A day to honor those who served

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Major Scott Meyer, U.S. Army Reserve, Logistics Corp. addresses the audience during Naugatuck’s Veterans Day ceremony Sunday afternoon. Meyer, who has been in the U.S. Army since 1991, has served in both Iraq and Afghanistan. –LUKE MARSHALL

NAUGATUCK — On Sunday, communities across the country paused to honor Veterans Day.

The borough commemorated the day with its annual parade up Church Street to the Town Green for a ceremony highlighted by a keynote address given by borough resident Maj. Scott Meyer, U.S. Army Reserve, Logistics Corp.

“Scott has over 24 years of service to our nation,” said Chairman of Naugatuck Veteran Council John Debisschop as he introduced Meyer. “Scott has, on more than one occasion in the modern war on terror, gone overseas to Iraq and Afghanistan both to serve our nation.”

Meyer serves as a logistics officer with a specialty in railroad operations, Debisschop explained. Debisschop told the audience that Meyer was over in Iraq the day his daughter, Emily, was born.

“So he missed the birth of Emily and the beginning of her life in order to serve our nation and protect us,” Debisschop said.

Meyer began his speech by thanking all of the veterans.

“Today the nation has a simple, heartfelt message to all veterans: it’s thank you. Thank you for your unwavering service in peacetime and war,” Meyer said

Meyer told the audience that America owes its freedom to the selfless actions of the American servicemen and women around the world.

“Across this great nation and throughout the world, Americans will pause on this Sunday to honor our brave fighting men and women who, for more than 236 years, have underwritten our freedom by their duty, honor, and selfless service,” Meyer said. “We, the living, are indeed the beneficiaries of those who have made these tremendous sacrifices for the advancement and surety of our liberty and America.”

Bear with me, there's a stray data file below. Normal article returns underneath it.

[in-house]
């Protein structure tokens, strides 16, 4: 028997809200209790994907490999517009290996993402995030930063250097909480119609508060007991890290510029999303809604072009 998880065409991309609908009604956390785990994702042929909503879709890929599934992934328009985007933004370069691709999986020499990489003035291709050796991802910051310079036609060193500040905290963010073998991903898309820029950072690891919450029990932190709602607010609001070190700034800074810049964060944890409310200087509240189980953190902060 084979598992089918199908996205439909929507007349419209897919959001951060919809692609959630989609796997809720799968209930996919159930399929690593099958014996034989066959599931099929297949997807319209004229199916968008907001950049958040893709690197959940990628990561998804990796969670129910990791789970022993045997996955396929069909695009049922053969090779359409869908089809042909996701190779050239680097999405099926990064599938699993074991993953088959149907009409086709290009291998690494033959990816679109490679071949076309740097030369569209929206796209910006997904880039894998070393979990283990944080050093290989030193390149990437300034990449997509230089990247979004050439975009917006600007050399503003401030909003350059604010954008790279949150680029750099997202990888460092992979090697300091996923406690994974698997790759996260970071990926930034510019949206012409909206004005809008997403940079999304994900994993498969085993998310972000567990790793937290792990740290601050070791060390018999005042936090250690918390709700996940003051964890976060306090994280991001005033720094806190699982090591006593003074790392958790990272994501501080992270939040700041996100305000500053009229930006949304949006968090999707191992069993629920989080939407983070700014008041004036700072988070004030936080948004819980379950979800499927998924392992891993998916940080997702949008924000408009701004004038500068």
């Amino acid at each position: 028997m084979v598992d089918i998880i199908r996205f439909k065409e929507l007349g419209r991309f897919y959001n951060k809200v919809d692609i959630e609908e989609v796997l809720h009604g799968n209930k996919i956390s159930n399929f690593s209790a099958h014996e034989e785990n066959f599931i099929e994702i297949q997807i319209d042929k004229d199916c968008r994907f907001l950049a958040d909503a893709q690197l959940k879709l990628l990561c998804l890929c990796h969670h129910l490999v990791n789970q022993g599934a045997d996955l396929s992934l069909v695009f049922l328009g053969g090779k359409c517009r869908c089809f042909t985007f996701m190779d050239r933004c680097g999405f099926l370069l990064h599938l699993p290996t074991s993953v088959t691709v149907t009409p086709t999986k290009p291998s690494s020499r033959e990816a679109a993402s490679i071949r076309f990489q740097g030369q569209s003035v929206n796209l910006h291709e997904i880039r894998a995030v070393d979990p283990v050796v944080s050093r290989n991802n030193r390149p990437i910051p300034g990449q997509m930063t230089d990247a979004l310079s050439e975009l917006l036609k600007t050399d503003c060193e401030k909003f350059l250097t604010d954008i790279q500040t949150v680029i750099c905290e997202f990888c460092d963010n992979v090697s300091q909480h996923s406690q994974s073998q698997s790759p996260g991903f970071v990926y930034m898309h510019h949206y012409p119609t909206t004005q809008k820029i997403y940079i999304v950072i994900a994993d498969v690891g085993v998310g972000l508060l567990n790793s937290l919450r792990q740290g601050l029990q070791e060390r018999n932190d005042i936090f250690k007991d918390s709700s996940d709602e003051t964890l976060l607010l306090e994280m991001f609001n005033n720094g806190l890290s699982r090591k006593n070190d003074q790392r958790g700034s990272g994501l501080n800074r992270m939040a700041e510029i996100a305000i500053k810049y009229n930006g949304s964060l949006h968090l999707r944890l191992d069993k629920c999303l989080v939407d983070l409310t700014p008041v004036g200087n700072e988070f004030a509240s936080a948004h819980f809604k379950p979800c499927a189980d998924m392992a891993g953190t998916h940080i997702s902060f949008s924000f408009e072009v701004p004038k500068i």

Meyer said that servicemen do not join the military in search of fortune or fame.

“It was merely simple love of America and the freedoms we all cherish so much why we served,” Meyer said.

Meyer also thanked all of the families of military men and women around the country.

“Families are the unsung heroes, too,” Meyer said. “While we are away, they are home alone, wondering what’s happening to those of us who are deployed. They’re taking care of the day to day business that used to be handled by two people.”

He told the audience how he not only missed the birth of his daughter, but nearly the first year of her life as well.

“I missed basically the first 11 months of her life when she was born. I couldn’t come home,” Meyer said.

As Meyer concluded his address, he called on everyone to remember and honor all of the veterans.

“Remember, they have sacrificed for you and I, so the least we can do for them is to remember their accomplishments and never let them fade, because what they have done is help us make this the best country on earth. Though it may not be perfect, it is the best,” Meyer said.